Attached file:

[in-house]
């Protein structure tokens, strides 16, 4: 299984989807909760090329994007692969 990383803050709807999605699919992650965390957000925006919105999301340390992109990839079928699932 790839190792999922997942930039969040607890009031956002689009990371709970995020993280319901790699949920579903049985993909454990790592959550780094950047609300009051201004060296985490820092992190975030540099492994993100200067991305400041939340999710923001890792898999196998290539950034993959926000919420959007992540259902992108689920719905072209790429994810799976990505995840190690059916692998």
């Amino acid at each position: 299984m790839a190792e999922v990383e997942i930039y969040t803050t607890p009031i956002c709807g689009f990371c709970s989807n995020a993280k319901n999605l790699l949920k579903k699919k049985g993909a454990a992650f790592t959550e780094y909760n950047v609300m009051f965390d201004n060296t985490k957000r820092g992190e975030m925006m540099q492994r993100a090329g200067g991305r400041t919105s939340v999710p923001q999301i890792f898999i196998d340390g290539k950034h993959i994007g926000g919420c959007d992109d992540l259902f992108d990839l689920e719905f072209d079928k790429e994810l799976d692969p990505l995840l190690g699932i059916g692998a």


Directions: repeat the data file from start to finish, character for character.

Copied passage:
[in-house]
């Protein structure tokens, strides 16, 4: 299984989807909760090329994007692969 990383803050709807999605699919992650965390957000925006919105999301340390992109990839079928699932 790839190792999922997942930039969040607890009031956002689009990371709970995020993280319901790699949920579903049985993909454990790592959550780094950047609300009051201004060296985490820092992190975030540099492994993100200067991305400041939340999710923001890792898999196998290539950034993959926000919420959007992540259902992108689920719905072209790429994810799976990505995840190690059916692998």
């Amino acid at each position: 299984m790839a190792e999922v990383e997942i930039y969040t803050t607890p009031i956002c709807g689009f990371c709970s989807n995020a993280k319901n999605l790699l949920k579903k699919k049985g993909a454990a992650f790592t959550e780094y909760n950047v609300m009051f965390d201004n060296t985490k957000r820092g992190e975030m925006m540099q492994r993100a090329g200067g991305r400041t919105s939340v999710p923001q999301i890792f898999i196998d340390g290539k950034h993959i994007g926000g919420c959007d992109d992540l259902f992108d990839l689920e719905f072209d079928k790429e994810l799976d692969p990505l995840l190690g699932i059916g692998a």